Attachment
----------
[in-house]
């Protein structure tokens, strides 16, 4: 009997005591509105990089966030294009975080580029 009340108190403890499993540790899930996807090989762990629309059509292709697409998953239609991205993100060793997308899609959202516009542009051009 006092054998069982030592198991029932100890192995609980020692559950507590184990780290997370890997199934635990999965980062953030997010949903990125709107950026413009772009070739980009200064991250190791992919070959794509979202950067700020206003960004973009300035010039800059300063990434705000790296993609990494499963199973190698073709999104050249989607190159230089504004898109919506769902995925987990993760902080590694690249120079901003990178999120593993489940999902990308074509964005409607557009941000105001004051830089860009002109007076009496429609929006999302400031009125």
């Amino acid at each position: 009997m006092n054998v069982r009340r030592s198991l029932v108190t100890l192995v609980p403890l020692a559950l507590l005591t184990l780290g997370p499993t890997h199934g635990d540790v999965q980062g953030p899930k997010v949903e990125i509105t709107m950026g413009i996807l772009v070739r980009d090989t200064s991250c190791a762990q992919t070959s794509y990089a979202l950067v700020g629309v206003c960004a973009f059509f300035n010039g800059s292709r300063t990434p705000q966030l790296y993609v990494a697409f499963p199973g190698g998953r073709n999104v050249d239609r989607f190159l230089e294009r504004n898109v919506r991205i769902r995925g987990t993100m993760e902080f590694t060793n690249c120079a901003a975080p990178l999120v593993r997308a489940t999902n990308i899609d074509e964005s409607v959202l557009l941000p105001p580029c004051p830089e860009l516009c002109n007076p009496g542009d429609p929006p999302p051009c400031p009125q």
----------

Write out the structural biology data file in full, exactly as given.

[in-house]
């Protein structure tokens, strides 16, 4: 009997005591509105990089966030294009975080580029 009340108190403890499993540790899930996807090989762990629309059509292709697409998953239609991205993100060793997308899609959202516009542009051009 006092054998069982030592198991029932100890192995609980020692559950507590184990780290997370890997199934635990999965980062953030997010949903990125709107950026413009772009070739980009200064991250190791992919070959794509979202950067700020206003960004973009300035010039800059300063990434705000790296993609990494499963199973190698073709999104050249989607190159230089504004898109919506769902995925987990993760902080590694690249120079901003990178999120593993489940999902990308074509964005409607557009941000105001004051830089860009002109007076009496429609929006999302400031009125």
């Amino acid at each position: 009997m006092n054998v069982r009340r030592s198991l029932v108190t100890l192995v609980p403890l020692a559950l507590l005591t184990l780290g997370p499993t890997h199934g635990d540790v999965q980062g953030p899930k997010v949903e990125i509105t709107m950026g413009i996807l772009v070739r980009d090989t200064s991250c190791a762990q992919t070959s794509y990089a979202l950067v700020g629309v206003c960004a973009f059509f300035n010039g800059s292709r300063t990434p705000q966030l790296y993609v990494a697409f499963p199973g190698g998953r073709n999104v050249d239609r989607f190159l230089e294009r504004n898109v919506r991205i769902r995925g987990t993100m993760e902080f590694t060793n690249c120079a901003a975080p990178l999120v593993r997308a489940t999902n990308i899609d074509e964005s409607v959202l557009l941000p105001p580029c004051p830089e860009l516009c002109n007076p009496g542009d429609p929006p999302p051009c400031p009125q």